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Thursday, April 2, 2015

The 11 Year Old Entrepreneurs of Scoil Mhuire

A visitor to Scoil Mhuire last Wednesday would have thought, upon walking in to the 5th class room, that they had entered the wrong building; the class more resembled a bustling office than an elementary school classroom. Between 9:00 and 11:30 in the morning, the class was in full-scale business mode with students writing invoices, drawing mock-ups, organizing and conducting meetings, calculating finances, and making sales.

This year, 5th class at Scoil Mhuire is participating in the Junior Entrepreneur Programme. JEP is a program set up in most counties of Ireland aimed at promoting entrepreneurship in junior (elementary) schools. Within the program, students are asked to create a business, design a product, and sell it. The project culminates in a Showcase Day in which students present on the process they underwent throughout the project. Ultimately, the goals of JEP are to promote entrepreneurship in schools, to educate teachers on the value of entrepreneurial education, to help students recognize their diverse skills, and to establish connections between the school, the community, and the parents.

In early January, students in my class were divided into groups and asked to design a product and present it to a panel of “dragons” (the headmistress and two members of Cork's business sector). The dragons then worked with the class to decide which idea would be the most plausible and marketable. The chosen idea was a business called “Safety Style” which sells customized high-visibility vests. After selecting their product, students met with a business professional to learn about businesses. Then, they developed Safety Style by forming teams including a sales team, a design team, a finance team, and a public relations/storytelling team. Each team was given certain responsibilities and together, the class conducted market research and further developed their product.

This Wednesday, students were able to deliver their first order, a significant achievement for their business. When they delivered the order to the customer, the students’ commitment to the project and to their roles was clear. The public relations team took the opportunity to photograph the event for their Showcase Day, the finance team quickly created an invoice for the customer, and the sales department was pleased to perform quality assurance before handing the vests to the customer. Throughout the morning, students used economic terminology and were incredibly self-sufficient. In addition to delivering their first order, the class also had a meeting with their supplier to discuss their own vest order. Much to the excitement of the students, the supplier is sponsoring a customized vest for each student in the class to help them promote their product. This morning the class also had a meeting with the headmistress of the school to discuss a prospective order. Students were incredibly professional throughout these meetings. It was clear that JEP has had tremendous effects on the students’ self-confidence as well as their entrepreneurial interests.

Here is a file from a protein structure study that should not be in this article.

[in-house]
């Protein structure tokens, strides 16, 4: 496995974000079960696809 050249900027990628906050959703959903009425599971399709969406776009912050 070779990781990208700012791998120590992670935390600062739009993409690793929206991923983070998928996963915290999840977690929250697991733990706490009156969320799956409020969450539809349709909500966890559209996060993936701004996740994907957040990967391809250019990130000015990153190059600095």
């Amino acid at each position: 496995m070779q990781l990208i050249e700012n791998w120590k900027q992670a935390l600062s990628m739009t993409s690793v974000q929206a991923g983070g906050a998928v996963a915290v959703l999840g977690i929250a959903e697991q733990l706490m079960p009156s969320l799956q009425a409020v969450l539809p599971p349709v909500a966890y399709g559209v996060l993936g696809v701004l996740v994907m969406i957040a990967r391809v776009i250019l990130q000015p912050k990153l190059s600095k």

Not only is JEP clearly appreciated by the students in my class, but my CT is also fully committed to the project. I think one of the reasons JEP is going so well in my class is because of my CT’s professional approach to the project. She speaks to the students as business partners, using corporate lingo that I barely understand. Students know that she has high expectations for their work and there is a shared sense of potential in the class. By creating this supportive and student-centered environment, I believe that my CT has maximized the benefits of JEP while avoiding potential obstacles. One such obstacle that my CT has avoided is the stigma over whole project was chosen. My CT consistently speaks of Safety Style as “our” company and of the vests as “our” idea, promoting the idea of collective responsibility.

JEP has clearly influenced one student in the class in an unintended manner. At the inventing stage, Student M created a business named “Balloontastic Art,” that designed decorated yarn models. She created beautiful samples for the panel to see, but her idea was ultimately rejected by the dragons. Despite this rejection, Student M followed through with her idea and has developed a company out of it. One of the dragons ended up ordering several of her models to decorate his bar on St. Patrick’s Day. With permission of the school, Student M set up a stand each morning last week to advertise and sell her decorations to fellow students, with much success. Her clear dedication and perseverance have paid off both financially and academically as my CT often asks Student M for guidance with the JEP project due to the success of her own business.

I think this project or one like it has a lot of potential and could be immensely successful in the US. The program could easily be adapted to incorporate common core standards and would be particularly useful in schools committed to social justice and developing a sense of community. I think businesses in the US would also be in support of the program due to the popularity of start-ups like Apple and the decline of entrepreneurship in America. Upon research, I have found that there are several programs that offer similar entrepreneur programs for elementary schools in the US such as Bizworld and Junior Achievement. While these programs exist and seem to be fairly popular from what I found on their websites, I wonder why I had not heard of them until now. I hope to learn more about these programs and see if I can incorporate them into my future classrooms as I have seen how successful JEP has been here in Cork.

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